How to turn off web notifications in Chrome, Edge, and Firefox

Push notifications for the web can be a great convenience, but have you ever regretted agreeing to receive alerts from a specific website? I know I have. Today, we’re going to look at how to cancel web notifications from websites or services that you no longer want hitting your browser.

Take for example my own experience with Facebook. I like checking Facebook, but I don’t need alerts from the social network on my PC. I’d rather get those on my phone. But I still want alerts from WhatsApp and Twitter to come through my browser.

Here’s how you can disable specific web notifications on Chrome, Edge, and Firefox.

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The easiest fix for missing green check marks in OneDrive

An important part of using cloud sync services like Dropbox, Google Drive, and OneDrive is knowing when a file or folder is saved to the cloud. If you don’t know that status it’s difficult to know if the file will be available on your other devices. That’s why when those little green check marks that indicate a successful sync disappear from OneDrive it can be frustrating.

We’re going to outline the easiest (as well as the hardest) way to fix this problem for OneDrive, but first it’s important to understand what’s going on.

Those little green check marks (and the companion red x’s and blue circles) are called icon overlays. The problem is that Windows programs are competing for just 11 icon overlay spots—there are actually 15 spots but Windows keeps four for the system.

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How to set up photo reminders in Cortana in Windows 10

There are just two weeks to go until Windows 10’s Anniversary Update rolls out to a PC, tablet, or phone (don’t laugh) near you. To help familiarize you with the big update here’s another nice little feature included in the new version of Windows 10: photo reminders in Cortana.

We recently touched on this in our coverage of the new Sticky Notes app, and its added Cortana smarts. When you use Sticky Notes to create a Cortana reminder it includes a snapshot of the note you created.

Cortana in the Anniversary Update will also let you add any image you like to your reminders. This may seem superfluous, but there are many ways it could come in handy.

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How to remove your email address from Windows 10's login screen

We’re just weeks away from the Anniversary Update for Windows 10, which includes all kinds of new features. But along with all the big stuff like better inking and a beefed up Cortana, there are also small touches that many people will appreciate.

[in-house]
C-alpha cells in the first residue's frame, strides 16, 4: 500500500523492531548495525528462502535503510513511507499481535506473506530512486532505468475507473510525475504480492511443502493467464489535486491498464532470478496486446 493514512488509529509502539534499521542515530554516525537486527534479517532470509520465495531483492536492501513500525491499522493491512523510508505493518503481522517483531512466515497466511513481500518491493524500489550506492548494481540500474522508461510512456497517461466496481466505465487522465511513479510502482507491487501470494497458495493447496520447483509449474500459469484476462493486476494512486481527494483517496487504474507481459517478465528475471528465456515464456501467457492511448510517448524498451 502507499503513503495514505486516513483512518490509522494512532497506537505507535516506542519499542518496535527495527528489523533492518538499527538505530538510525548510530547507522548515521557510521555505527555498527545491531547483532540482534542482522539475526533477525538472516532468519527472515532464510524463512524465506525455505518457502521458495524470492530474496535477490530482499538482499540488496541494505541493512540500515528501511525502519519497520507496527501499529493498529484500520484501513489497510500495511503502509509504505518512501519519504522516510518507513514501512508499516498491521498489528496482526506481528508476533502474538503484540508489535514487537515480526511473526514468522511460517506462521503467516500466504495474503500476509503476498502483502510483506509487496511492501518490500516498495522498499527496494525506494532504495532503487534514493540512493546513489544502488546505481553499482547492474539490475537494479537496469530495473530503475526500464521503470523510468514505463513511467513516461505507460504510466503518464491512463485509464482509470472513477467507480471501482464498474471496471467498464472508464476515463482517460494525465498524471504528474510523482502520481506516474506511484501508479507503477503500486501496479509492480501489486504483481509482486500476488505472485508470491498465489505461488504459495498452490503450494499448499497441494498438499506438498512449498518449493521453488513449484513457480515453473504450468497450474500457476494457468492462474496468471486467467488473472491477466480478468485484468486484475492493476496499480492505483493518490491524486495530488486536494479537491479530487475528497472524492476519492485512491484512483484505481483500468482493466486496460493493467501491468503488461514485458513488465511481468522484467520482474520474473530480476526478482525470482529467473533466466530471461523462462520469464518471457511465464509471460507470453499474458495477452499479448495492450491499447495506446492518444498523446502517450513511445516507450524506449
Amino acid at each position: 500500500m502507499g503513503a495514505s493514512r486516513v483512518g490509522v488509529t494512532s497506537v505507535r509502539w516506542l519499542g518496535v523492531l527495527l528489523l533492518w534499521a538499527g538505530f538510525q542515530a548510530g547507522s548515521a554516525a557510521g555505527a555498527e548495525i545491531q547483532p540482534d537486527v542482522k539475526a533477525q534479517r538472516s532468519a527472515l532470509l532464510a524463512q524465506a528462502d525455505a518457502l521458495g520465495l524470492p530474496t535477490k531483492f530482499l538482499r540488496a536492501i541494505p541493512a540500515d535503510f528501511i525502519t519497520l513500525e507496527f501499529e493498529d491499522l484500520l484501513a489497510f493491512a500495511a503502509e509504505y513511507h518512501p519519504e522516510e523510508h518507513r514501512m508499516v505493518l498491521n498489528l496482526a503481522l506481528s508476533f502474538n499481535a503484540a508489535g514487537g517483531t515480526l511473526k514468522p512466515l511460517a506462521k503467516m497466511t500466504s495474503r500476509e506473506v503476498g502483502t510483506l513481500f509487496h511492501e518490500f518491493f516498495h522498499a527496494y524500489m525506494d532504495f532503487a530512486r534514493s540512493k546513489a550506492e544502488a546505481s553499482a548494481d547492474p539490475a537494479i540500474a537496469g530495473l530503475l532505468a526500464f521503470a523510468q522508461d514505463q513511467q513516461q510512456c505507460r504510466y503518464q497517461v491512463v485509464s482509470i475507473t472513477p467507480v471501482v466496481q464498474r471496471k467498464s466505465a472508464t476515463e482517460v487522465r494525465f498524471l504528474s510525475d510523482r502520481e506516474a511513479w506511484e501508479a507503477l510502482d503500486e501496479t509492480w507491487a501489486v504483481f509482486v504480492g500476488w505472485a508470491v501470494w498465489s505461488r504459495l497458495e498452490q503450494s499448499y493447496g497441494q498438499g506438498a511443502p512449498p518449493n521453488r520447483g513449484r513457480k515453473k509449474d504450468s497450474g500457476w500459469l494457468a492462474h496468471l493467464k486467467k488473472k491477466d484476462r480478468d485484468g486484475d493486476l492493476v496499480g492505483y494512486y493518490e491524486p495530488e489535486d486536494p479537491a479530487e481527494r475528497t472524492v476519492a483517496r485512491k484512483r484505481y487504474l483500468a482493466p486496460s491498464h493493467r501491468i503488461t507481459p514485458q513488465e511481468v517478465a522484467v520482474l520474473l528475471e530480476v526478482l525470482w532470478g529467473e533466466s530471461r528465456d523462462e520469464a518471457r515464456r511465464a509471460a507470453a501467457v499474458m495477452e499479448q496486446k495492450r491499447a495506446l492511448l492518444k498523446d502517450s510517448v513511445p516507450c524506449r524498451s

Today we’re going to look at a new nice touch that controls what kind of information you display on the sign-in screen, specifically your email address.

Right now, when you land on the login screen on a Windows 10 PC it displays your name and the email address associated with your Microsoft account. When you’re at home that’s no big deal, but you may not want that information displayed where someone might sneak a peek, such as at a coffee shop or in a business meeting.

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How to use Cortana-friendly Sticky Notes in Windows 10 to keep track of tasks

One of the most interesting features of the Anniversary Update for Windows 10 is the beefed-up inking capability. Particularly when combined with Cortana, which can turn handwriting into actionable tasks such as reminders.

It’s a neat feature, and you don’t have to be a stylus-wielding user to take advantage of it. Even someone with a keyboard and mouse can use Cortana’s smarts in collaboration with the new Sticky Notes app.

Here’s a preview of this new functionality, and how it currently works in the latest Insider Preview Build of the Anniversary Update, before the new bits roll out to our PCs on August 2.

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How to access your Chrome apps without the apps launcher

In March, Google put an end to its attempted invasion of the Windows desktop by killing the Chrome Apps Launcher for Windows, Mac, and Linux. The company said at the time it would remove the launcher in July.

The app launcher was an icon on the Windows taskbar that contained links to all your installed Chrome apps. The feature made it easier to get at your installed Chrome apps— say, Google Drive, Maps, or Gmail—without launching the full Chrome browser. Google said it decided to give up on the feature because most users prefer to launch Chrome apps from the browser anyway.

If you’re not clear on the difference, Chrome apps are not the same as browser extensions. Chrome apps are designed to function as stand-alone programs. They are built on the Chrome platform, but exist in their own window separate from the Chrome browser. 

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How to use Facebook's new save and share Chrome extensions

Recently, I talked about how you could use Facebook’s save feature to bookmark interesting content you find on the social network for viewing or reading later. That feature, however, only covered items you found on Facebook.

Now, Facebook has released two new Chrome extensions. The first lets you save articles and videos you find online outside of Facebook, while the second shares items straight to Facebook similar to how you’d share items on a smartphone.

Save to Facebook for Chrome

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